The benefits of crowdsourcing are becoming more widely understood and there is a methodological move towards organisations using “participatory models” to engage stakeholder communities and align decision making more closely to the needs of stakeholders. Many tasks can now be distributed to “the crowd” for action. Our research aims to understand the antecedent conditions that inform management decisions to adopt crowdsourcing techniques as a means of value creation. Our preliminary findings suggest that to be successful, three antecedent criteria must be met – the task being crowdsourced must be modular in nature, a community of interest must be engaged, and there needs to be a structural capability within the organisation to be able to facilitate the engagement of the crowd and utilise the output from the crowd in a manner that creates value.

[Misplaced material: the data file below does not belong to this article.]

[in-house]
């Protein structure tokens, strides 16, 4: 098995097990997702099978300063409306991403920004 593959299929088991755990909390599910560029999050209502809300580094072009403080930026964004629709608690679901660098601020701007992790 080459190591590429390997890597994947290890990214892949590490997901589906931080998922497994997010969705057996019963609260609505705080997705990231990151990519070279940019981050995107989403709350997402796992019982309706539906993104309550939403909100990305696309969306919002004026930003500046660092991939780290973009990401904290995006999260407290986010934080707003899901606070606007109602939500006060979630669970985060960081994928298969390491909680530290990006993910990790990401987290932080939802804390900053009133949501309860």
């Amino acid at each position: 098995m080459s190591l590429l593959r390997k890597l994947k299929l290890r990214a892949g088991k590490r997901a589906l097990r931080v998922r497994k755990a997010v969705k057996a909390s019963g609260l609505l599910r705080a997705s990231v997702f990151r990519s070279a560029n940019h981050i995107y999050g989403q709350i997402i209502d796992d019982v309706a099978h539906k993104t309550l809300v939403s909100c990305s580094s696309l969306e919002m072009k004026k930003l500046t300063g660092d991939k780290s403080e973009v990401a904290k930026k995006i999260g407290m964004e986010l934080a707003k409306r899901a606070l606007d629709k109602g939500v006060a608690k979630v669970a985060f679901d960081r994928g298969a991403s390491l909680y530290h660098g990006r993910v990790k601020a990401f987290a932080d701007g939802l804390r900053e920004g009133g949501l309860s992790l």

|Title of host publication||Outlooks and Insights on Group Decision and Negotiation|
|Subtitle of host publication||Outlooks and Insights on Group Decision and Negotiation|
|Editors||Bogumił Kamiński, Gregory Kersten, Tomasz Szapiro|
|Publication status||Published - 12 Jun 2015|
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